Policymakers should look to UC Davis’ goClub program as one of the innovative ways universities are expanding the range of transportation options for their communities, according to a new report from the California Public Interest Research Group.
The report urges government leaders to encourage local partnerships that expand transportation options; support transit, bicycling and walking infrastructure; support ride- and car-sharing programs; offer incentive programs; and reassess car-oriented planning.
The authors details ways in which colleges and universities have adopted the goal of reducing driving because it benefits the environment; reduces the need for costly, space-consuming parking; improves town-gown relationships; and better meets the needs of young people who prefer communities in which they have more transportation choices.
The report could have highlighted the unique position of UCD and the city of Davis as the only campus-city combination in the county to earn platinum-level recognition for bike-friendliness by the League of American Bicyclists. About 40 percent of students bike to class here.
Instead, the authors spotlighted van- and car-pooling components of goShare, the university’s comprehensive transportation program, which also seeks to incentivize biking, walking and riding the bus or train.
First launched in 2009, and operated by Transportation and Parking Services, goShare provides rewards for students, faculty and staff who commit to using alternative transportation for a majority of their trips to campus.
Membership benefits include reserved spaces for regular car-poolers, parking permits discounted by up to 60 percent, pre-tax payroll deduction benefits for faculty and staff, a ride-matching service, limited free parking permits for days when sharing a ride isn’t possible, and emergency rides home.
Members also can receive one complimentary car rental voucher per quarter and are eligible for prize drawings.
UCD credits the program with increasing faculty ride-sharing from 6.7 to 8.9 percent and staff ride-sharing from 10.1 to 12.7 percent. Since 2007, graduate student ride-sharing has more than doubled, from 3.4 to 7.8 percent.
In 2012, 11 percent of students living outside of Davis shared a ride to campus — 17 percent among grad students.
“Since the goClub launched in 2009 we have witnessed a steady increase in participation in all modes of transportation, including bus, bike, walk, train, car-pool by students and employees alike,” said Leslie Mancebo, UCD’s transportation demand coordinator, in a news release accompanying the report.
“As the campus population grows, we will continue efforts to encourage members of the UC Davis community to make sustainable transportation choices.”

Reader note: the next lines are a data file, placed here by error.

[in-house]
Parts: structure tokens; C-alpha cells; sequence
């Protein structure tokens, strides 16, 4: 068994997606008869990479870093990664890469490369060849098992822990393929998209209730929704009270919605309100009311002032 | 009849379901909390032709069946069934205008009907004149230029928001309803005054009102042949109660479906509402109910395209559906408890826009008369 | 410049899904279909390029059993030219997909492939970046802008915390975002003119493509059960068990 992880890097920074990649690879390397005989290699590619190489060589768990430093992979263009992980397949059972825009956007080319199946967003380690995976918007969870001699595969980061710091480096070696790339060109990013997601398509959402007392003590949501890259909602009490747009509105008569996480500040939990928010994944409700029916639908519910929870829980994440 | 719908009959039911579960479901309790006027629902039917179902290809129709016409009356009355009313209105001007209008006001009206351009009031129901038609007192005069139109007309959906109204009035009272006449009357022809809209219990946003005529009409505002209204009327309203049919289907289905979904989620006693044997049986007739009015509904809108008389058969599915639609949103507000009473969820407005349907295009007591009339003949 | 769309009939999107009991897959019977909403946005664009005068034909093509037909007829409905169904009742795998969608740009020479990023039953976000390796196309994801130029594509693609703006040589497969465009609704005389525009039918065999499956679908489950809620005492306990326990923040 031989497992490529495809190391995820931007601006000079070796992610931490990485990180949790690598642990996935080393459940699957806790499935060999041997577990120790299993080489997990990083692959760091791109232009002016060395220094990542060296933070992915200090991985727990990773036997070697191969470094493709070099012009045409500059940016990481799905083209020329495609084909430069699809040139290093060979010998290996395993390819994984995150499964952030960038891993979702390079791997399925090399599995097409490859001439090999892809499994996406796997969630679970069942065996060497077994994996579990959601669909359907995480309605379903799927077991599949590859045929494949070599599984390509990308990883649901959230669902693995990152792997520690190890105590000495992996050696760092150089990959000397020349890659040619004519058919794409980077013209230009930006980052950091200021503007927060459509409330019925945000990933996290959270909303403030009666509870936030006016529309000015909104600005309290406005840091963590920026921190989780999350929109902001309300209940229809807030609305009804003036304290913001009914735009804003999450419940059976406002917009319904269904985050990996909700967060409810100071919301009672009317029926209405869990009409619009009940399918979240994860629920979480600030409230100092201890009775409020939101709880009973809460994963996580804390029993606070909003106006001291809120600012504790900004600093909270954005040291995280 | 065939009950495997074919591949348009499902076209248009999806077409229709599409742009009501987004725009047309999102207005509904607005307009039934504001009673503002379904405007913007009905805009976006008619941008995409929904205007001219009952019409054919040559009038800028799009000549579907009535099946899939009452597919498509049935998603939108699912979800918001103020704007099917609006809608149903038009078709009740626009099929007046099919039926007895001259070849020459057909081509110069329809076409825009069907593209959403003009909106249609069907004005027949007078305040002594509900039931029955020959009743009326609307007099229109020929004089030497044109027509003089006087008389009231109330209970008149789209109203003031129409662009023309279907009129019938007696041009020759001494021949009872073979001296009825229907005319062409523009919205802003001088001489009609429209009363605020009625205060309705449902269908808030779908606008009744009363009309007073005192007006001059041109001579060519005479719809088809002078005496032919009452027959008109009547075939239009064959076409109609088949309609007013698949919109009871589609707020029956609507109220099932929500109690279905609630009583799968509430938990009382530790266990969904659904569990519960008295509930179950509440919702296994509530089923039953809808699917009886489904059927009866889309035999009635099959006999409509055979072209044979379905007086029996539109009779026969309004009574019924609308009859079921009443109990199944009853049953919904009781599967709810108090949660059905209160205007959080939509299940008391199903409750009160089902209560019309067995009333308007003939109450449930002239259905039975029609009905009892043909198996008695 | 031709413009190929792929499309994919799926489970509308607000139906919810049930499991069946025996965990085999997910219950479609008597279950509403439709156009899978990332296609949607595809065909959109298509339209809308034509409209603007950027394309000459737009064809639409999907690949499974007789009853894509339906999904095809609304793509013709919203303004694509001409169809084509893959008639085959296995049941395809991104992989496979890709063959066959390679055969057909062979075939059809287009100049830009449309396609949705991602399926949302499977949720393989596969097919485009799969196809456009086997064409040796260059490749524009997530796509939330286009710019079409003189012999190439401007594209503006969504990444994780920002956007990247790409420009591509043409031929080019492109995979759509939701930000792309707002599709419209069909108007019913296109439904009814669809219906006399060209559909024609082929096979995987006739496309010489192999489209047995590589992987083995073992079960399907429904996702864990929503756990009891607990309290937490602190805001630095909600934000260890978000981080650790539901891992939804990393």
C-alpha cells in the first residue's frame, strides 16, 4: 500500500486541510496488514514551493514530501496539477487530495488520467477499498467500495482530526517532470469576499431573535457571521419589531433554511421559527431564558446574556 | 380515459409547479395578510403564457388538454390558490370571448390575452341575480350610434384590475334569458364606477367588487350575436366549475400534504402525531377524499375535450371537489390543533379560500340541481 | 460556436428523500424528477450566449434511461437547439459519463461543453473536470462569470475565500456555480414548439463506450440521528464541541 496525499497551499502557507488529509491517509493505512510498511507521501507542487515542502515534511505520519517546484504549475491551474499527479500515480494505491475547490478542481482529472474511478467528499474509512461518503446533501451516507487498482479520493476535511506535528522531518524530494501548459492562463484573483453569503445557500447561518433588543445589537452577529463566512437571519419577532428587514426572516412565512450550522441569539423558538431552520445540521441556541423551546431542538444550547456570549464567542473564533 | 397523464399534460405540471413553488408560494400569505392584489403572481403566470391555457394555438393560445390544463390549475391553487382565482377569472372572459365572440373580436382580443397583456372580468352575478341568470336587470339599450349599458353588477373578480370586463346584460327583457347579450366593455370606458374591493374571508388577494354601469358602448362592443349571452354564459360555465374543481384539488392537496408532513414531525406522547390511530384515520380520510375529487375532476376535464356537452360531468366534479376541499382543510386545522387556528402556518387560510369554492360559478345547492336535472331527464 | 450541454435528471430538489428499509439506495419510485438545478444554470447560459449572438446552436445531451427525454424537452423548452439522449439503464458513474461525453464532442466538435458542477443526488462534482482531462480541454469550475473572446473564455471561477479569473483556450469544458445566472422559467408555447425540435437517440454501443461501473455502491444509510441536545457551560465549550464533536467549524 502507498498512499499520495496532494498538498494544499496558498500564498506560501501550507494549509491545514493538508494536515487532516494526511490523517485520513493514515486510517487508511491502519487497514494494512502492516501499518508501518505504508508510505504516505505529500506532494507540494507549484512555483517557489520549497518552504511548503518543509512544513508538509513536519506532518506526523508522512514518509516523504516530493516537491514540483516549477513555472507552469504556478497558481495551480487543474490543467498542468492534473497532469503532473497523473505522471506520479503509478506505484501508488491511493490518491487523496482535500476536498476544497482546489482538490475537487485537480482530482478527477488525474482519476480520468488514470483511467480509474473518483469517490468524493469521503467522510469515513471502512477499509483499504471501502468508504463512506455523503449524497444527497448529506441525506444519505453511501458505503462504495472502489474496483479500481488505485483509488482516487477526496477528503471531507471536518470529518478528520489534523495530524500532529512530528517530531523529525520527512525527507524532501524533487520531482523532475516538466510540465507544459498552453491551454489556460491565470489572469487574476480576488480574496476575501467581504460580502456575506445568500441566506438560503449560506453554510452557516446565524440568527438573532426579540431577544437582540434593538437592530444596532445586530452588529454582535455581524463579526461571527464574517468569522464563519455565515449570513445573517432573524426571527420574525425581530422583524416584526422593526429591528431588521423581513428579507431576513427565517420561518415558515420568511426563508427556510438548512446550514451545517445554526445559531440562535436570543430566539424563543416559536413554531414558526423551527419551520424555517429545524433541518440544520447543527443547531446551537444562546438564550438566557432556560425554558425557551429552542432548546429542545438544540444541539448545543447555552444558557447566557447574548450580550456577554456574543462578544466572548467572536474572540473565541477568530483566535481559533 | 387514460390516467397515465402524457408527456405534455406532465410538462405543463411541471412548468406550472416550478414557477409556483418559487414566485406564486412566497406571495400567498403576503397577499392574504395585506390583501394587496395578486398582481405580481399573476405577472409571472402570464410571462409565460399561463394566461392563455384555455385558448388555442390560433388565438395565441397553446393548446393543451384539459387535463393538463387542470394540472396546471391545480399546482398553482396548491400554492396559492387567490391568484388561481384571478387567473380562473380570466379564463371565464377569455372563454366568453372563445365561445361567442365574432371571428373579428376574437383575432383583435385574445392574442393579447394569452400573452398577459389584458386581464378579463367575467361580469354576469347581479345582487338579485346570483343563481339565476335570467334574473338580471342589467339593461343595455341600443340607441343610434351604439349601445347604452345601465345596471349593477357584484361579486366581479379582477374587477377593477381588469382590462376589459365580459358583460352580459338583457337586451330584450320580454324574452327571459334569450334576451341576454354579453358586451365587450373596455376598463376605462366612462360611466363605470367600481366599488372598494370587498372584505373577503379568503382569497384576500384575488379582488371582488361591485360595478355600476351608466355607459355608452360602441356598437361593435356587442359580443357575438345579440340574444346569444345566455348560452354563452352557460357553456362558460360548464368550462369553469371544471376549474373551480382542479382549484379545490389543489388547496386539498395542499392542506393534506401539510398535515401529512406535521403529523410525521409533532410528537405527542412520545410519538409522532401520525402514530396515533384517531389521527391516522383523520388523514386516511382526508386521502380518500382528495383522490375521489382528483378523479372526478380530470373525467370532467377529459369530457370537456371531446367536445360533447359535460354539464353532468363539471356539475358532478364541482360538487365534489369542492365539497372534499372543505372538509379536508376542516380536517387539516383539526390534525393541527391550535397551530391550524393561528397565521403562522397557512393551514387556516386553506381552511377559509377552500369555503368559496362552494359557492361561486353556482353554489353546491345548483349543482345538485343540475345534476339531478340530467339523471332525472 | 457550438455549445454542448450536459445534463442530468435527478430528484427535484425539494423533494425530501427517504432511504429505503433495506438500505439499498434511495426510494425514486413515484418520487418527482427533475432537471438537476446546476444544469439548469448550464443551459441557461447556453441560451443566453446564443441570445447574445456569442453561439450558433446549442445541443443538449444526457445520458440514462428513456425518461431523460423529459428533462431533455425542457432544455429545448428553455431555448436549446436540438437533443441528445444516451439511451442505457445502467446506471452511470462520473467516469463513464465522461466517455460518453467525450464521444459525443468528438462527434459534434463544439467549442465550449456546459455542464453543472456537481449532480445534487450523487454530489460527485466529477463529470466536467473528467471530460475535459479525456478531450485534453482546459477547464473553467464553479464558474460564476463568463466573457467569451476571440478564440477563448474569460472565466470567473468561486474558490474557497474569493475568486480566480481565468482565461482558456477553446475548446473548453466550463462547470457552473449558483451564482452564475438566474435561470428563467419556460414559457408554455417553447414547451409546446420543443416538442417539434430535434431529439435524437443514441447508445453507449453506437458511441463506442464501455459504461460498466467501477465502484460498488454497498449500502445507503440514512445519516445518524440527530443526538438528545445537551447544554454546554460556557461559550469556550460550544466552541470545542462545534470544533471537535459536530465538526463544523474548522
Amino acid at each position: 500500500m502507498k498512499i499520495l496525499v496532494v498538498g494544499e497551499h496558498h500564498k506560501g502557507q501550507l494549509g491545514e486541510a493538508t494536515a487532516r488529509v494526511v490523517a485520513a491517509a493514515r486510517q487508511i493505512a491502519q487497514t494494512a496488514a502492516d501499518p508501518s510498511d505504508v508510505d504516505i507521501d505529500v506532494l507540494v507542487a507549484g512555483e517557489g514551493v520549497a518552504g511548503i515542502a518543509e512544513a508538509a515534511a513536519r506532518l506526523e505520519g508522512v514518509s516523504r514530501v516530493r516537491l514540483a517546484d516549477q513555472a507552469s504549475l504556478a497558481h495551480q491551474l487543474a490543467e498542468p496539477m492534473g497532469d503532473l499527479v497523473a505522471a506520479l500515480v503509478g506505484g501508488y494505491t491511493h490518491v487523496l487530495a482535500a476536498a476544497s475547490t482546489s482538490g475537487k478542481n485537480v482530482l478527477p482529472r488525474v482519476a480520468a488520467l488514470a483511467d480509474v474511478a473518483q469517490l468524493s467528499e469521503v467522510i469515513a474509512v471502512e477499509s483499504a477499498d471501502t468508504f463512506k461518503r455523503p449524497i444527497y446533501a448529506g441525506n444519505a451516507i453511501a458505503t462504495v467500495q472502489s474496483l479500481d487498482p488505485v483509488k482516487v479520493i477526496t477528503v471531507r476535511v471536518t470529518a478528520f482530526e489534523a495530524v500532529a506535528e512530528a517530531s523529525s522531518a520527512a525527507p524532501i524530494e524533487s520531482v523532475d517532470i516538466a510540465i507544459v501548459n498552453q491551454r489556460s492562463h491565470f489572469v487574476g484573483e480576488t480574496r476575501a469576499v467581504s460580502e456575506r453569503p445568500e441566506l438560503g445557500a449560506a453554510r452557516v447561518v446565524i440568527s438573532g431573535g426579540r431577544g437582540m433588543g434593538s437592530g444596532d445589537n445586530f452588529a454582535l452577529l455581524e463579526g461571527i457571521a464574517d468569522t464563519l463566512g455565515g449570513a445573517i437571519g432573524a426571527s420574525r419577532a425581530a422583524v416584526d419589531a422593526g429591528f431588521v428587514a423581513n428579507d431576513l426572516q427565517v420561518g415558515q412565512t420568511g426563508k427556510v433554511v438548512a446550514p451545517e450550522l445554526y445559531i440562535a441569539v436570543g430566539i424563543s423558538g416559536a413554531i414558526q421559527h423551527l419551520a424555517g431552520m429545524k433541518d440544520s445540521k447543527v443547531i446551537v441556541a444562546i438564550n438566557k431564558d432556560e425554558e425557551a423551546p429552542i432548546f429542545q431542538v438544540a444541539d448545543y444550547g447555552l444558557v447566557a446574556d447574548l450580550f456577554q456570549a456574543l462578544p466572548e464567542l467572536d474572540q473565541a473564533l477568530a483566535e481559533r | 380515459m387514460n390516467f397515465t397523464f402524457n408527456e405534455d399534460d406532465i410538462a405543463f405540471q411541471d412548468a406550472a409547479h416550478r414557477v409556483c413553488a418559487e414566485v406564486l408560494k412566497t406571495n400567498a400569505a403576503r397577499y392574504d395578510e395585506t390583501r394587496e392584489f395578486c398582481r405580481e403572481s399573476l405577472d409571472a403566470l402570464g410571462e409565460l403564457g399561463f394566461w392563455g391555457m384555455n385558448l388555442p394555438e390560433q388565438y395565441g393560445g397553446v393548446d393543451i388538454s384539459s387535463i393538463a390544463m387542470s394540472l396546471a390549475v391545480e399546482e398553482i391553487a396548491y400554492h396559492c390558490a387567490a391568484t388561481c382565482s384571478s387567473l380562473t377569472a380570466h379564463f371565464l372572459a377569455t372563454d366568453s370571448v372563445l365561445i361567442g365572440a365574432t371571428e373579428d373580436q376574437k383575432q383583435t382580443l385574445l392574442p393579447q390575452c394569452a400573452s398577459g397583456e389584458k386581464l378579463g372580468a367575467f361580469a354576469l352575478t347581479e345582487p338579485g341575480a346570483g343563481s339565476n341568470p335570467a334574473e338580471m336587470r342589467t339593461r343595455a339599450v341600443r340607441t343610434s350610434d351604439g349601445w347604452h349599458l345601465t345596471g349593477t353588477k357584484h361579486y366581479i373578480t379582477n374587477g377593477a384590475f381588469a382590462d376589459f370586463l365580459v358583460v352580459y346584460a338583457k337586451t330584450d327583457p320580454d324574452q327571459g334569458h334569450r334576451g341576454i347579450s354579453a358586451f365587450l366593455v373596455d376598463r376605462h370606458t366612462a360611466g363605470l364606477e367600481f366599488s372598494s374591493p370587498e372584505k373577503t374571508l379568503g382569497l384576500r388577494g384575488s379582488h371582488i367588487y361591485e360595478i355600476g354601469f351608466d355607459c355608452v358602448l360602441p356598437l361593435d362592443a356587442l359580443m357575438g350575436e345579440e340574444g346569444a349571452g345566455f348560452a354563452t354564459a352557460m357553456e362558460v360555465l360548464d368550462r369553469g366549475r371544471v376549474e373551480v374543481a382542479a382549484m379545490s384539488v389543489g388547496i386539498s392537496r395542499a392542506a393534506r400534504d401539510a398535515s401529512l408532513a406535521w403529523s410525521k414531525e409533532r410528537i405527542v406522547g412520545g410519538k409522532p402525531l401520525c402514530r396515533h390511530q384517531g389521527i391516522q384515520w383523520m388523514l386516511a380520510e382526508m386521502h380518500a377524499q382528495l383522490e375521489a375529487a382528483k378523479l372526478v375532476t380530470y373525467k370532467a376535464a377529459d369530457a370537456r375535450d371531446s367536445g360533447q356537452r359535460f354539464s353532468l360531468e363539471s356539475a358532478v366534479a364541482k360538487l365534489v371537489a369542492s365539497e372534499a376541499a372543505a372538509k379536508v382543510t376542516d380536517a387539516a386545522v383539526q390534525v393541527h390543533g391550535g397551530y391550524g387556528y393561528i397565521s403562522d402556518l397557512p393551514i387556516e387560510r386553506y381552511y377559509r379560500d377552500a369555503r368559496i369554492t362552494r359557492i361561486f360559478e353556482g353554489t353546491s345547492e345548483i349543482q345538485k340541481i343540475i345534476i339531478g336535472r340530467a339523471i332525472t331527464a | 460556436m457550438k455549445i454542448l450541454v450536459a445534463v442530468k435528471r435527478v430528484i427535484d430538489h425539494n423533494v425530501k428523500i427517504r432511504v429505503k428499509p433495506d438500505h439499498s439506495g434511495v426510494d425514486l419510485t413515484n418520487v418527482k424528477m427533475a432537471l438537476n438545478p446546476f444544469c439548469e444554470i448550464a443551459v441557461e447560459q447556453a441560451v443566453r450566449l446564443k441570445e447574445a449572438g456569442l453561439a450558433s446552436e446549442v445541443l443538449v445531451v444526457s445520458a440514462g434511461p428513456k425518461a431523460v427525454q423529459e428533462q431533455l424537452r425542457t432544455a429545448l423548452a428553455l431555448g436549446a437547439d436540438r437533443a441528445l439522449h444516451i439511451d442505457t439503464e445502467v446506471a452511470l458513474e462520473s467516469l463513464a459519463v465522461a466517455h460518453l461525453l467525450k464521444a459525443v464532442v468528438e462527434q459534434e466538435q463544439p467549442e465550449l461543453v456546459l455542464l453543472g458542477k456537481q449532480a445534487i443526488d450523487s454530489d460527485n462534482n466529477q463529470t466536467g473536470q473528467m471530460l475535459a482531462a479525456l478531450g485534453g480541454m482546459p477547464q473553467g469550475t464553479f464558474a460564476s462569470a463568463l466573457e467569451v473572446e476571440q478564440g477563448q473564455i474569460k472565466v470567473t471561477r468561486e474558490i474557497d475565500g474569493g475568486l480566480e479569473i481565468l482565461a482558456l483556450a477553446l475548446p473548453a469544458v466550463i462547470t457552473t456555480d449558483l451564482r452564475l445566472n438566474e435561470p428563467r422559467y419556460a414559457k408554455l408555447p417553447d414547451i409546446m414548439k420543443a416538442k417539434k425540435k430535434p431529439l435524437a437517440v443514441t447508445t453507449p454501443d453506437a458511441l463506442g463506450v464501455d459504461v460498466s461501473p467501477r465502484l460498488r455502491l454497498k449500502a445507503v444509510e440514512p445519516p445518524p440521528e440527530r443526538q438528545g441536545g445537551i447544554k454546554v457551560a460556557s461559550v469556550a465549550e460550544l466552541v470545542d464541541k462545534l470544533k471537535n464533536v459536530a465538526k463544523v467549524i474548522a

Among the other efforts by colleges and universities included in the report include fare-free transit, bike-share programs, improving bike infrastructure, car-share programs and making distance learning part of the campus transportation plan.
Some other success stories included in the report:
* The University of North Carolina at Chapel Hill provides fare-free local transit, resulting in an increase in student usage from 21 to 53 percent between 1997 and 2011;
* The University of Wisconsin’s support for Madison’s bike-sharing program, as well as adding more bike racks and providing free or reduced-price repairs on campus, has seen student biking by 8 percent since 2006, up to 22 percent;
* The University of Colorado has invested in Boulder’s bike infrastructure, which now includes 58 miles of pathways and 78 underpasses. Since 1990, the percentage of trips made by bike or foot has shot up from 9 percent to 60 percent in 2012.
Campuses are providing a model for others to follow and responding to the desires of younger Americans, the authors write.
Americans ages 16 to 34 reduced their annual driving miles by 23 percent per person between 2001 and 2009, according Federal Highway Administration data cited in the study.
A National Association of Realtors survey, also cited in the report, found that 59 percent of people under 50 believe it should be a “high priority” of government to provide driving alternatives.
The authors suggest cities and states should take note, if they want to attract and keep young talent. A May 2013 survey conducted by the car-share company Zipcar found 49 percent of the graduating class of 2013 did not plan to take a car with them to their next endeavor.
“I’m a senior here, and I ride my bike to campus every day,” UCD student Donna Farvard said in the news release. “When I can’t ride my bike, I take the bus. I love the fact that I rarely have to use my car to get around, and I definitely plan on continuing to bike and use public transportation after I leave Davis.”
— Reach Cory Golden at email@example.com or 530-747-8046. Follow him on Twitter at @cory_golden